• Allow measurement technicians to commission new equipment. This will allow technicians to become familiar with equipment before actual operation begins as well as protecting equipment from destruction by the "construction gorillas."
  • Remove turbine and displacement meters and orifice plates from the line and bypass the prover until final commissioning is complete.
  • Clean taps and orifice fitting slot of rust and debris.
  • Provide for the supply of air-free water for prover waterdraw.
  • Do not operate the GC during the first week to month of production operations. Use a fixed composition in the flow computer and edit the data as required.

Net oil measurement

Due to the gradual watering of wells in mature oil fields and the eventual use of waterflood techniques to enhance production, a well's water cut (fraction of water produced in total liquids) may increase to 90% and above. This increase in water cut will significantly increase the total produced fluid resulting in problems in adequate phase separation and water handling capabilities of an offshore platform.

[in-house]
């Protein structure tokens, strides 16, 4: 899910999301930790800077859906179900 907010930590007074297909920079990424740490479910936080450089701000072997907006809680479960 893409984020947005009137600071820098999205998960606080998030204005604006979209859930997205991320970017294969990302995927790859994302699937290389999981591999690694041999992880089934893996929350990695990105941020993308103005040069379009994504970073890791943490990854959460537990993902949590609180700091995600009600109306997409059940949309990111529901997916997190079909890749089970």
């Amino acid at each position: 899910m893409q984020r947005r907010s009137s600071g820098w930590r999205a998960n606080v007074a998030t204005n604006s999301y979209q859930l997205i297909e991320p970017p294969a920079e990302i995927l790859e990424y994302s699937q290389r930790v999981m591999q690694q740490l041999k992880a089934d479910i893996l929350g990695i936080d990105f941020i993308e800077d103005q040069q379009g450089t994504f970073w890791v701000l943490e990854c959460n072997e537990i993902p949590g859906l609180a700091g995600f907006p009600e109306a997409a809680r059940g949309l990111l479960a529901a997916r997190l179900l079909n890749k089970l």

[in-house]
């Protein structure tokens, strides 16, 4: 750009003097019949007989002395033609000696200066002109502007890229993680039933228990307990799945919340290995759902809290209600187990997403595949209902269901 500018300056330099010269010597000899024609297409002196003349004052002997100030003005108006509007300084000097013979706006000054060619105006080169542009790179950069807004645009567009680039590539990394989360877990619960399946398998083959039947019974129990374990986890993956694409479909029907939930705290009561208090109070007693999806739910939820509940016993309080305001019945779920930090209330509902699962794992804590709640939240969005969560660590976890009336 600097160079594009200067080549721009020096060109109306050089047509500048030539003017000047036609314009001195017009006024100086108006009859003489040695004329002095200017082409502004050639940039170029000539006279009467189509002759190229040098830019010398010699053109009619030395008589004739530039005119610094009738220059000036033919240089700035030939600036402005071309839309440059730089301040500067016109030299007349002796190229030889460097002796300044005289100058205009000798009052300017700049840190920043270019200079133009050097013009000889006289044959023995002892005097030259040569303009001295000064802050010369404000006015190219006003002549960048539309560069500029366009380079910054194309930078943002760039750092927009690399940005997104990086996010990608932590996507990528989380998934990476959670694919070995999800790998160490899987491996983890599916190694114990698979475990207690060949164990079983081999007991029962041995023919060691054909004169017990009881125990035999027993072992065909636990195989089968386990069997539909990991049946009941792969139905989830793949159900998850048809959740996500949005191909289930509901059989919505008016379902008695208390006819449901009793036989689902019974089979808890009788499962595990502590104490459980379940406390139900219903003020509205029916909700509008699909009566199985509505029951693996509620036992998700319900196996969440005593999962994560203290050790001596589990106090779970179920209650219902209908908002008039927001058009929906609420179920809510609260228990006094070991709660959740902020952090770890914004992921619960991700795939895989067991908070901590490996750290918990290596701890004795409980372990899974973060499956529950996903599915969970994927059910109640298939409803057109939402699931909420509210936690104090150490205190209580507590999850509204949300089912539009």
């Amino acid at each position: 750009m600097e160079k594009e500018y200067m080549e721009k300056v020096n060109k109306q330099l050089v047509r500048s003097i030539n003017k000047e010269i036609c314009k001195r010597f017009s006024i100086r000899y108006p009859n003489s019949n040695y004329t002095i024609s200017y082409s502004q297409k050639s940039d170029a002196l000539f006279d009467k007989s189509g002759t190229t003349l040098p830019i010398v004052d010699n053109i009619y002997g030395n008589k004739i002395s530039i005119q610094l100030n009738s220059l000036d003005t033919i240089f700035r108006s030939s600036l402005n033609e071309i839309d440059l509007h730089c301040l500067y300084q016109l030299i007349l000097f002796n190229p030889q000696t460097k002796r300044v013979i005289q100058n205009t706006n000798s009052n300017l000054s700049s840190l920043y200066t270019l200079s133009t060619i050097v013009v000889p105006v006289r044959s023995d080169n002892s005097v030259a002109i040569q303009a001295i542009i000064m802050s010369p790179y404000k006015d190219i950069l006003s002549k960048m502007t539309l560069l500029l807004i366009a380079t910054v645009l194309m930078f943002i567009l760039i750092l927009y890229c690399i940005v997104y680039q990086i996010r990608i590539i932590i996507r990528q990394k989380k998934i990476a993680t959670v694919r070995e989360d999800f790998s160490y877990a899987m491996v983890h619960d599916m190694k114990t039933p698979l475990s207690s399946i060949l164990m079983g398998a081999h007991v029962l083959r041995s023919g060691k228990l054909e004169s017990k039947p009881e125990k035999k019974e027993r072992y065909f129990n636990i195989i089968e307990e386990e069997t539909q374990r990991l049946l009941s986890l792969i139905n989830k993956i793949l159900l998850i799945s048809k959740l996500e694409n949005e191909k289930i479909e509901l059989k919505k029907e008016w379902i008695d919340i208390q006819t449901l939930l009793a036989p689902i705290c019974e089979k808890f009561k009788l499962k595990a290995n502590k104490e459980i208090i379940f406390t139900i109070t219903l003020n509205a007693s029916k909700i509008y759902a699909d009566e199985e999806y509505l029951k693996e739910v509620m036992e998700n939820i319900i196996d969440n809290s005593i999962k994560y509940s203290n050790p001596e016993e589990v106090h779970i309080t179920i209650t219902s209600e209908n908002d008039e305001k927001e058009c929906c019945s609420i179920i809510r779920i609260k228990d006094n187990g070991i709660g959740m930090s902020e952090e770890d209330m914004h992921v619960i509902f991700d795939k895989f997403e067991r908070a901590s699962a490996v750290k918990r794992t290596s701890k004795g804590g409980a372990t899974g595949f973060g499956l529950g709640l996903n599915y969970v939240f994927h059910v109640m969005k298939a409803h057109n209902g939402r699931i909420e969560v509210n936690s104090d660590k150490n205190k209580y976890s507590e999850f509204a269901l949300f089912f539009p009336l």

When trying to accurately measure net oil for allocation and reservoir management purposes with real-time reporting, meet desired production expectations at minimal opex budget of management and adhere to increasingly stringent effluent requirements, the implementation of emerging technology measurement devices is essential.

This equipment ranges from the use multiphase flow meters, coriolis meters for volume and water cut, microwave and near infrared or NIR principle devices for water cut, and for other applications, the combination of these devices to complement and work in concert. Extreme diligence is required when selecting the types of equipment to be employed to insure the user's objectives are met.